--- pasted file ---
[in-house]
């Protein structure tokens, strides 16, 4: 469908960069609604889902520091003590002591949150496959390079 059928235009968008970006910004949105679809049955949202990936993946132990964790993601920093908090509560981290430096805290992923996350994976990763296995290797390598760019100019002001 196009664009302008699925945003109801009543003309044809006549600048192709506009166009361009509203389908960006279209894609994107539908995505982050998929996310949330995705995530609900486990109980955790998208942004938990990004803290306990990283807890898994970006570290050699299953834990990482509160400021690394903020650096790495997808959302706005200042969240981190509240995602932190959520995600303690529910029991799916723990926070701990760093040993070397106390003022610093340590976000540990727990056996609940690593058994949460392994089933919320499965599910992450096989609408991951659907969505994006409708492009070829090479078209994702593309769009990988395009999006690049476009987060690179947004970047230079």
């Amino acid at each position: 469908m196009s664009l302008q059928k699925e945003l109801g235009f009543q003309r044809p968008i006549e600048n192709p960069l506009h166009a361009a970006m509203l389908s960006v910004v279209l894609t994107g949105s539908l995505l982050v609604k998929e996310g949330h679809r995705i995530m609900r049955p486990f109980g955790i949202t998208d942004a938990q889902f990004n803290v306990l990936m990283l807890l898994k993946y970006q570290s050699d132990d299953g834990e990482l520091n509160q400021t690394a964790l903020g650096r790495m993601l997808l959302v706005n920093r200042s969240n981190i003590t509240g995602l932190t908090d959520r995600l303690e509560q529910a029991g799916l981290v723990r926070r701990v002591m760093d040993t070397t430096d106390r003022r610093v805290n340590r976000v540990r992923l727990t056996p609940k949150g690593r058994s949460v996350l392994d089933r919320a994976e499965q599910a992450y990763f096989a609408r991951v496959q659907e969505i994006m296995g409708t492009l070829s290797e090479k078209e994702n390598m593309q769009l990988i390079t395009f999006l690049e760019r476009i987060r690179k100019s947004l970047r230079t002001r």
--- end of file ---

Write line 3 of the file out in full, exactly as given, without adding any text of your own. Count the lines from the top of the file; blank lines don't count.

């Amino acid at each position: 469908m196009s664009l302008q059928k699925e945003l109801g235009f009543q003309r044809p968008i006549e600048n192709p960069l506009h166009a361009a970006m509203l389908s960006v910004v279209l894609t994107g949105s539908l995505l982050v609604k998929e996310g949330h679809r995705i995530m609900r049955p486990f109980g955790i949202t998208d942004a938990q889902f990004n803290v306990l990936m990283l807890l898994k993946y970006q570290s050699d132990d299953g834990e990482l520091n509160q400021t690394a964790l903020g650096r790495m993601l997808l959302v706005n920093r200042s969240n981190i003590t509240g995602l932190t908090d959520r995600l303690e509560q529910a029991g799916l981290v723990r926070r701990v002591m760093d040993t070397t430096d106390r003022r610093v805290n340590r976000v540990r992923l727990t056996p609940k949150g690593r058994s949460v996350l392994d089933r919320a994976e499965q599910a992450y990763f096989a609408r991951v496959q659907e969505i994006m296995g409708t492009l070829s290797e090479k078209e994702n390598m593309q769009l990988i390079t395009f999006l690049e760019r476009i987060r690179k100019s947004l970047r230079t002001r």